Frankenstein is a mainstay of Halloween iconography in many, if not most, parts of the world. Mostly, it’s in that bastardized, blockhead version made famous by Boris Karloff in the 1931 Universal Pictures film, Frankenstein. (Honestly, I would have even preferred the 1910 Thomas Edison interpretation.) What’s more, because so much of pop culture’s frame of reference stretches back to the Karloff version, the film has essentially served as the source material for what our collective consciousness knows as the Frankenstein narrative. What can you do? That’s life. Thankfully, while the Karloff Frankenstein deviates significantly from Mary Shelley’s original, Frankenstein: Or the Modern Prometheus, there’s still a lot in common.
One striking scene in the Frankenstein narrative is set high up in the Swiss Alps. Victor Frankenstein flees to the mountain range after the trial of Justine Moritz, his mind aswirl with guilt for her wrongful conviction and execution for the murder of Frankenstein’s younger brother, William. He seeks out the solitude of the icy, rugged terrain. Maybe he needs space to think, or maybe he actually needs space to shut his mind off for a while. Either way, he clearly craves distance from his troubles.
In typical Romantic style, Shelley goes out of her way to describe the majesty of the Alps as Victor Frankenstein treks through the mountainside.
We perceived that the valley through which we wound, and which was formed by the river Arve, whose course we followed, closed in upon us by degrees; and when the sun had set, we beheld immense mountains and precipices overhanging us on every side, and heard the sound of the river raging among rocks, and the dashing of water-falls around.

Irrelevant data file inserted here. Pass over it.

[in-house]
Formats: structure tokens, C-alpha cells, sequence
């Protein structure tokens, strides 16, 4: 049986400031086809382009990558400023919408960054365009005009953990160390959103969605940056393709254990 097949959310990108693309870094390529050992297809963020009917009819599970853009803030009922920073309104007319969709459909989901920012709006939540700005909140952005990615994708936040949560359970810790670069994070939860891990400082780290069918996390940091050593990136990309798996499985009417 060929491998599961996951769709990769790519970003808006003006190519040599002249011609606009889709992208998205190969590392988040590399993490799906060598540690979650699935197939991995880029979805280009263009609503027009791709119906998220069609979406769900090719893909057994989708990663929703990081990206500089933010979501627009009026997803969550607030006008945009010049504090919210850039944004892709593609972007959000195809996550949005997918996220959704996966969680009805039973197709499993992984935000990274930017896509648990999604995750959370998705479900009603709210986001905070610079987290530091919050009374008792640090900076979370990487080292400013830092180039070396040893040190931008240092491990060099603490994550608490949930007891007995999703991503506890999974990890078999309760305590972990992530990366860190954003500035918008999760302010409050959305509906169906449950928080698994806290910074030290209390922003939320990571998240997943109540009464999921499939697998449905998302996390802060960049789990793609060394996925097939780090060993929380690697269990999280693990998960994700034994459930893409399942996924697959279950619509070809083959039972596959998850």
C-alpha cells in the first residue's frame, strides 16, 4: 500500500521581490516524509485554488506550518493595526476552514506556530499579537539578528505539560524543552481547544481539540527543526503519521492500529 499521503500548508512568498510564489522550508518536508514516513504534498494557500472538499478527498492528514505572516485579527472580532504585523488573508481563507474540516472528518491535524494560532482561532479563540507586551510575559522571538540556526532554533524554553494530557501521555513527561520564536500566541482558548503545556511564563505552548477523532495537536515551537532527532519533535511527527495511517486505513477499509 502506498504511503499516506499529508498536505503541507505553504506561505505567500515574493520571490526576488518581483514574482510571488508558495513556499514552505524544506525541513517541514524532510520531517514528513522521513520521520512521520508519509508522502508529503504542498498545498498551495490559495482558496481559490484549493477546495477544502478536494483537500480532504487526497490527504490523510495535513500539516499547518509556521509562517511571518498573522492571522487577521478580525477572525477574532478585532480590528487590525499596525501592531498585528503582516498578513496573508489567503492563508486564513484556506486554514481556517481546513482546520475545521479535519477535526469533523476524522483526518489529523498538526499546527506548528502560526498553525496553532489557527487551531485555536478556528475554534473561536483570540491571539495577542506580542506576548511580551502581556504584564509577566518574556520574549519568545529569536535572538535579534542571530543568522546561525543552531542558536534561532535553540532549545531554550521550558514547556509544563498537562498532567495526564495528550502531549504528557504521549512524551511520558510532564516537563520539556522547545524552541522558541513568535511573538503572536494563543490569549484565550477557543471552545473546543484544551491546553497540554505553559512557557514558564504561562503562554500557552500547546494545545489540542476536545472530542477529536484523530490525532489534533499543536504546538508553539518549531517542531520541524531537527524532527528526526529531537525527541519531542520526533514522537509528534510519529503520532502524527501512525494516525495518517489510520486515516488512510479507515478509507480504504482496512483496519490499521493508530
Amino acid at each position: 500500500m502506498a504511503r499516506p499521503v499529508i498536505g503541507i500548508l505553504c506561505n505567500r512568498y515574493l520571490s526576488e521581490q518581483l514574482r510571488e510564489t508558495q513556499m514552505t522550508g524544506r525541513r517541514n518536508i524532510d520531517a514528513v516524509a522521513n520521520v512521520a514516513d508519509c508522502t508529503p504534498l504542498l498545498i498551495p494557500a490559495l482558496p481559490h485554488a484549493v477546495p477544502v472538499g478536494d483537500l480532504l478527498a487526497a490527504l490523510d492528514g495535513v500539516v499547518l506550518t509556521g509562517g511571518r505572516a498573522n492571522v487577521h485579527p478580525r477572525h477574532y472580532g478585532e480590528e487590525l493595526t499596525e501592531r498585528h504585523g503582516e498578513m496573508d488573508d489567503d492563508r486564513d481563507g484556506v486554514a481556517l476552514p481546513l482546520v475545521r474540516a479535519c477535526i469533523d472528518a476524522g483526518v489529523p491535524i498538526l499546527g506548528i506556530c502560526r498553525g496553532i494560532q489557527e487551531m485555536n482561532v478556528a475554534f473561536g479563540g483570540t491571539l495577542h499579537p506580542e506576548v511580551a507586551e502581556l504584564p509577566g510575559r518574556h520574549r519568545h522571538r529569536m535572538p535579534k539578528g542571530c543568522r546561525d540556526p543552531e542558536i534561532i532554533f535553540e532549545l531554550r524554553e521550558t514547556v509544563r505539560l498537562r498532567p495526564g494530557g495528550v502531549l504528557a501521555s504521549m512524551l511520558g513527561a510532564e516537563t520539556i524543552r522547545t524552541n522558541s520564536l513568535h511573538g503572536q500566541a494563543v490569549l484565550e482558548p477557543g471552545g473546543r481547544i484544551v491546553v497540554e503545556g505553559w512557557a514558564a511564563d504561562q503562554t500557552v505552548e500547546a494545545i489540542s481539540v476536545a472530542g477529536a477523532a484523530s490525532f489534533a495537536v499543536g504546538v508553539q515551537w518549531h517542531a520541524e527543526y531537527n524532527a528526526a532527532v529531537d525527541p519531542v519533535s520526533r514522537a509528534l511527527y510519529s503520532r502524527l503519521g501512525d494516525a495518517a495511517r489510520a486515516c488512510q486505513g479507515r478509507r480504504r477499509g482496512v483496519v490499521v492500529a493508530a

At various points, she cuts straight to the point and describes her surroundings as “sublime.”
She continues upping the aesthetic-ante the following day by drawing on gothic imagery that had been so culturally popular in England:
Ruined castles hanging on the precipices of piny mountains; the impetuous Arve, and cottages every here and there peeping forth from among the trees, formed a scene of singular beauty.
Frankenstein’s party arrives in the village of Chamonix – a stone’s throw from Geneva – where they lodge in a hostel. Mont Blanc towers in the distance – “supreme and magnificent” – like the Eye of Sauron.
Interestingly, an 1831 description of the area by John Murray, gives you the idea things in real life weren’t as peaceful as Shelley portrays.
The route from Geneva is so much frequented by strangers in this season, that it is beset by all sorts of vagabonds, who plant themselves in the way openly as beggars, or covertly as dealers in mineral specimens, guides to things which do not require their aid, dealers in echoes, by firing small cannon where its reverberation may be heard two or three times.
Sounds like a walk through Times Square if we’re honest. Clearly, Shelley took some license and deleted the steady stream of tourists flooding the area.
The following morning, Frankenstein decides to ascend Mer de Glace (Montanvert) alone. When he reaches the peak, he dwells on the scene before him,
It was nearly noon when I arrived at the top of the ascent. For some time I sat upon the rock that overlooks the sea of ice. A mist covered both that and the surrounding mountains… My heart, which was before sorrowful, now swelled with something like joy…
His emotional respite was short lived. In the distance, he saw something approaching.
I suddenly beheld the figure of a man, at some distance, advancing towards me with superhuman speed. He bounded over the crevices in the ice, among which I had walked with caution; his stature also, as he approached, seemed to exceed that of man.